Cardiac arrests are associated with significant mortality and are often unexpected and extremely stressful for the practitioners involved. Cardiopulmonary resuscitation is arguably one of the most important skills for medical practioners. Previous research has shown that the non-technical skills of the team leader is directly related to technical performance of the team, particularly under stressful situations1. Non-technical skills has previously be defined as ‘the cognitive, social and personal resource skills that complement technical skills and contribute to safe and efficient task performance’2.

This blog article will draw from the literature and advanced life support guidelines to summarise 4 main categories of non-technical skills (leadership, communication, teamwork and task management) that can be readily adapted by the junior doctor and aspiring leaders of cardiopulmonary resuscitation.


The team leader

  • Should be easily identifiable to the team

  • Does not necessarily need to be the most senior but should be clinically experienced

  • Delegates clear roles to the team

  • Should remain hands off and adapt a global perspective

  • Should gather information, interpret it and make executive decisions

  • Should demonstrate situational awareness, flexibility and adaptability to the evolving challenges and changes in patients conditions


  • Remember the Cs of effective communication – cite names, be clear, concise and closed loop

  • Avoid information overload

  • Information delivery should not delay the initiation of vital life support measures (ie. compressions, defibrillation)


  • Know each other’s names and role (wear name tags and role stickers) – role confusion and not knowing each other’s name can delay the communication of vital information

  • Act with composure and control

  • Recognise if others need assistance and offer support where appropriate (eg. physical fatigue from compressions)

  • Maintain a positive morale and treat other members respectfully

  • Involve other speciality teams early (eg. Cardiology for a presumed acute coronary syndrome)

  • Think widely about the team (eg. non-clinical support staff who can transport urgent bloods or clerical staff who can obtain medical records from other hospitals)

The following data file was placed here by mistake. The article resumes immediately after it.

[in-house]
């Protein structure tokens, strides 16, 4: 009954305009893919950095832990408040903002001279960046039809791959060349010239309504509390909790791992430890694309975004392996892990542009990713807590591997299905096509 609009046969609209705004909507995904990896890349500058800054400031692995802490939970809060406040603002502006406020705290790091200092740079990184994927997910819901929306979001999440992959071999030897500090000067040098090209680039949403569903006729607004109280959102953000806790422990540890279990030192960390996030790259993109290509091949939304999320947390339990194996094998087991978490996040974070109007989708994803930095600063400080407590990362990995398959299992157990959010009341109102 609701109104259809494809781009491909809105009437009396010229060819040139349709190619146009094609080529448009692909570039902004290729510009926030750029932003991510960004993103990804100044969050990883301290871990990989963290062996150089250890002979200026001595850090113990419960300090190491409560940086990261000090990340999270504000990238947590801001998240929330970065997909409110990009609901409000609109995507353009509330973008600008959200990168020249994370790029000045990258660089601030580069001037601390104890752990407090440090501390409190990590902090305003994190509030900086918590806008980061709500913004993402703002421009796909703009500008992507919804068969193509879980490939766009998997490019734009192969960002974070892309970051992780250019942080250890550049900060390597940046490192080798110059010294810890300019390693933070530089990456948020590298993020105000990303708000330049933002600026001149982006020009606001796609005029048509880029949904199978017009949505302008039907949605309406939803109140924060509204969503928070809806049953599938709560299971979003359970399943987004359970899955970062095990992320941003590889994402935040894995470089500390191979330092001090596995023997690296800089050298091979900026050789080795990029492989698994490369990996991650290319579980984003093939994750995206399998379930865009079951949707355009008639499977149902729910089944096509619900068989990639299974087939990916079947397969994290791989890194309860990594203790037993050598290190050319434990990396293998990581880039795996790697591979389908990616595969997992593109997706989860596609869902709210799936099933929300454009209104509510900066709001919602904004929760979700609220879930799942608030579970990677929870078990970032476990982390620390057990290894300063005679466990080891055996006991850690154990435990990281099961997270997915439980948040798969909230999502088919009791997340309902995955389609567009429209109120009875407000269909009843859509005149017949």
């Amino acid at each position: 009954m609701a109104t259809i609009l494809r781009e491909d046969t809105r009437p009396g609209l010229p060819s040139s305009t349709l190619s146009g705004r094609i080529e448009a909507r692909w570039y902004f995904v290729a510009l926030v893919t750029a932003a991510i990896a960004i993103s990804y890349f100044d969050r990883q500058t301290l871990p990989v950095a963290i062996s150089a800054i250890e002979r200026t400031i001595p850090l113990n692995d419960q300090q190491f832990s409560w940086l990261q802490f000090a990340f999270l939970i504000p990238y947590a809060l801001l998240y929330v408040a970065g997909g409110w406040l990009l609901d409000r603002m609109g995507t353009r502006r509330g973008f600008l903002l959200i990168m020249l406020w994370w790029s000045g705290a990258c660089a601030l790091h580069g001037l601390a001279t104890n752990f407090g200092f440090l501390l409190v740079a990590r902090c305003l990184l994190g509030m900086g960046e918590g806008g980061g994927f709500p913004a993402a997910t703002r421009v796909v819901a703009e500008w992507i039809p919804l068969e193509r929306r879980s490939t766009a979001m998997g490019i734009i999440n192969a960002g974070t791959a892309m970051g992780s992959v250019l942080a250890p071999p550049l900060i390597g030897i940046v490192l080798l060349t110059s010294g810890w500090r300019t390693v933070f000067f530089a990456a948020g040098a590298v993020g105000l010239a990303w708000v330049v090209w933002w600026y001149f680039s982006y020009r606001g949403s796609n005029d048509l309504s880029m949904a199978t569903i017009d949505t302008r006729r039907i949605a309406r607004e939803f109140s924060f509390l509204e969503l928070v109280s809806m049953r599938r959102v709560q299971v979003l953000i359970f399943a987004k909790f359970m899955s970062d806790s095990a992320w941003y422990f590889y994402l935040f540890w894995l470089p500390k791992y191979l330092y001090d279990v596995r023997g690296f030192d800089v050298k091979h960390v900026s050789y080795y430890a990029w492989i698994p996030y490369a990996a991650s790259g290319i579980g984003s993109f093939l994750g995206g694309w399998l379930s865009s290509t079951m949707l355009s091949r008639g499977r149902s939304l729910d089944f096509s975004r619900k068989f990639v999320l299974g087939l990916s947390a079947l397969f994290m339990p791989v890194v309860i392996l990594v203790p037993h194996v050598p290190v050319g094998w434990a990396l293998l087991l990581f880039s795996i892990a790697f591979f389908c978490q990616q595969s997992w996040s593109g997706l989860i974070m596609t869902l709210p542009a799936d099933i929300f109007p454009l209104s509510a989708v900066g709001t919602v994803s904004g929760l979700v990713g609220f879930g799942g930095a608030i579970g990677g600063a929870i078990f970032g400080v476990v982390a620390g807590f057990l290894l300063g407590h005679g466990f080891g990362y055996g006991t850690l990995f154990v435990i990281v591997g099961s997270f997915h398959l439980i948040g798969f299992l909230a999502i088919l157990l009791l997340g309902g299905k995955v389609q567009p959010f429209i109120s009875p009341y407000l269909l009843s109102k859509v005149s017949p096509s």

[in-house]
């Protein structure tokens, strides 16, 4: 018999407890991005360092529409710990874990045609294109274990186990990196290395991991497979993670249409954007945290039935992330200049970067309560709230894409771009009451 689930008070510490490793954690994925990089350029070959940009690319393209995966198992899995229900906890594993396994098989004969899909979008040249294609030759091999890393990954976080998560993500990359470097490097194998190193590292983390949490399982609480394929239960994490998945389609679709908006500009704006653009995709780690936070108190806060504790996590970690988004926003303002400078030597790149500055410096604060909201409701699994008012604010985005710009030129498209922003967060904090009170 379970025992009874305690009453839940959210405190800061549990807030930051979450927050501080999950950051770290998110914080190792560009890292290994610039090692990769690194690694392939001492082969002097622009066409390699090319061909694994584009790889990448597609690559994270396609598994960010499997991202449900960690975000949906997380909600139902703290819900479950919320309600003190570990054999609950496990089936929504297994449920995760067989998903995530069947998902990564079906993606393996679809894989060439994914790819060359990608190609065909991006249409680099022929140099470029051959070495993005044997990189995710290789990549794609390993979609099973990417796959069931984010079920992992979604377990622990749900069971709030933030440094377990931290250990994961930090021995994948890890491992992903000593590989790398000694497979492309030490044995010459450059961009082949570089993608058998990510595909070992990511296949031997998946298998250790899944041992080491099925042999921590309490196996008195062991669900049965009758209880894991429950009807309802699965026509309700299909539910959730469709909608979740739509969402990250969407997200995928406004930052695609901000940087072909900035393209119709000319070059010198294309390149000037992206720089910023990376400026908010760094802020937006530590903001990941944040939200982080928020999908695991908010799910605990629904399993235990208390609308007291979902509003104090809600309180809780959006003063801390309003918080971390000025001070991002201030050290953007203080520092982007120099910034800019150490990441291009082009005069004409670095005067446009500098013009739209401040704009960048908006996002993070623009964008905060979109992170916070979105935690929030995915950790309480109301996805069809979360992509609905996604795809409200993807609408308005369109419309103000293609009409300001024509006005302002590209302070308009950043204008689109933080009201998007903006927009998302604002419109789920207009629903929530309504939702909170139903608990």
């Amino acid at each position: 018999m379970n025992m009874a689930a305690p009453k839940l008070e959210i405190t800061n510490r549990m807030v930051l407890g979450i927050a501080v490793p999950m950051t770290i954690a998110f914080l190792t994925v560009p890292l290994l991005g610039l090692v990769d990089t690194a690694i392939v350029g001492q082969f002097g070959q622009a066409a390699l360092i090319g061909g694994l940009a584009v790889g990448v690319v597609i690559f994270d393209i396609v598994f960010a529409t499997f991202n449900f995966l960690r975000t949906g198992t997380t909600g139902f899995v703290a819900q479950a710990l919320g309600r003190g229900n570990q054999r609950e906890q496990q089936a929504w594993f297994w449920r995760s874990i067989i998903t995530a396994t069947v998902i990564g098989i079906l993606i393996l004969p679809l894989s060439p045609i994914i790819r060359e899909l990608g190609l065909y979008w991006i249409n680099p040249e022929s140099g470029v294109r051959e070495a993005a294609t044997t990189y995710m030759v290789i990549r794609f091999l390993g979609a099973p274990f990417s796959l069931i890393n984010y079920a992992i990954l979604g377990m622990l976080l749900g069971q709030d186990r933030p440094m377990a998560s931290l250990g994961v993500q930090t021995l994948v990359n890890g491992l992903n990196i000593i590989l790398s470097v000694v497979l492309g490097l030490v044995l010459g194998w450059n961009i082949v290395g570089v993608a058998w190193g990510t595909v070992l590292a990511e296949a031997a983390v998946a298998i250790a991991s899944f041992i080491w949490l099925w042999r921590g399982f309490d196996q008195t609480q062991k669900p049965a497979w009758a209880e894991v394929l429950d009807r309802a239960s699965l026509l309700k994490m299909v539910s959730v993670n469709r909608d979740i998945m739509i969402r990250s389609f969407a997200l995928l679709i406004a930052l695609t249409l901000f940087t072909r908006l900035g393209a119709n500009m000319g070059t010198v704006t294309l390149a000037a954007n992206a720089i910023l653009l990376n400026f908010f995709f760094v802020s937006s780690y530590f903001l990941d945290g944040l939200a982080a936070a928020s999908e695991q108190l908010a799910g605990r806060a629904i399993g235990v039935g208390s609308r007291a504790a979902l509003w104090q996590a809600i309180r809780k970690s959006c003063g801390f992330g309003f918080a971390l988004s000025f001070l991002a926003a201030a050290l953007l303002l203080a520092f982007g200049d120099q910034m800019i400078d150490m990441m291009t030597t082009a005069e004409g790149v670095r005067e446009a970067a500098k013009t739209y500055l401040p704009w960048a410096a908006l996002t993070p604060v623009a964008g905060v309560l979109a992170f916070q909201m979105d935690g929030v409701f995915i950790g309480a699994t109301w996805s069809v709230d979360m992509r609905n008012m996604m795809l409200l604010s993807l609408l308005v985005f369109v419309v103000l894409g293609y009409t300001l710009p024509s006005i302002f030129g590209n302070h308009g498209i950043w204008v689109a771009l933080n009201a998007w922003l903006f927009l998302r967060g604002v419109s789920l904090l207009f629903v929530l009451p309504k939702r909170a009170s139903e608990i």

Task Management

  • Plan, prepare & prioritise

    • Prepare yourself – consider HALTS (hungry, angry, late, tired or stressed). These are all factors that can affect clinical performance.

    • Prepare the environment (remove hazards, remove clutter, prepare necessary equipment)

    • Prepare the team

  • Resource management

  • Avoid task fixation

  • Recognise when it’s time to consider a plan B

  • Follow protocol and well established guidelines (eg. ALS recommendations)

  • Utilise cognitive aids – Anxiety that comes with resuscitation can seriously impact your memory recall (use the ALS flowcharts, Malignant hyperthermia task cards, Anaphylaxis box)

  • Verbally communicate well recognised principles such as the 4 Hs and Ts and the COACHED algorithm for safe defibrillation

In summary, leadership, communication, teamwork and task management are 4 core principle non-technical skills that should be adapted by junior doctors in resuscitation teams. Practise utilising and encouraging others to adapt these skills whenever you are faced with a deteriorating patient or in a resuscitation situation. See the below references for further information.

Additional Resources:

Please refer to the following YouTube resources that explore crisis resource management and a real-time demonstration of advanced life support.

Crisis Resource Management for Nurses – How to improve your performance in a crisis! – YouTube

Advanced Life Support CPR Test Demonstration – YouTube


  1. Krage R, Zwaan L, Tjon Soei Len L, et al Relationship between non-technical skills and technical performance during cardiopulmonary resuscitation: does stress have an influence? Emergency Medicine Journal 2017; 34:728-733.

  1. Flowerdew L, Brown R, Vincent C, Woloshynowych M. Development and validation of a tool to assess emergency physicians’ non-technical skills. Ann. Emerg. Med. 2012; 59: 376–85.e4].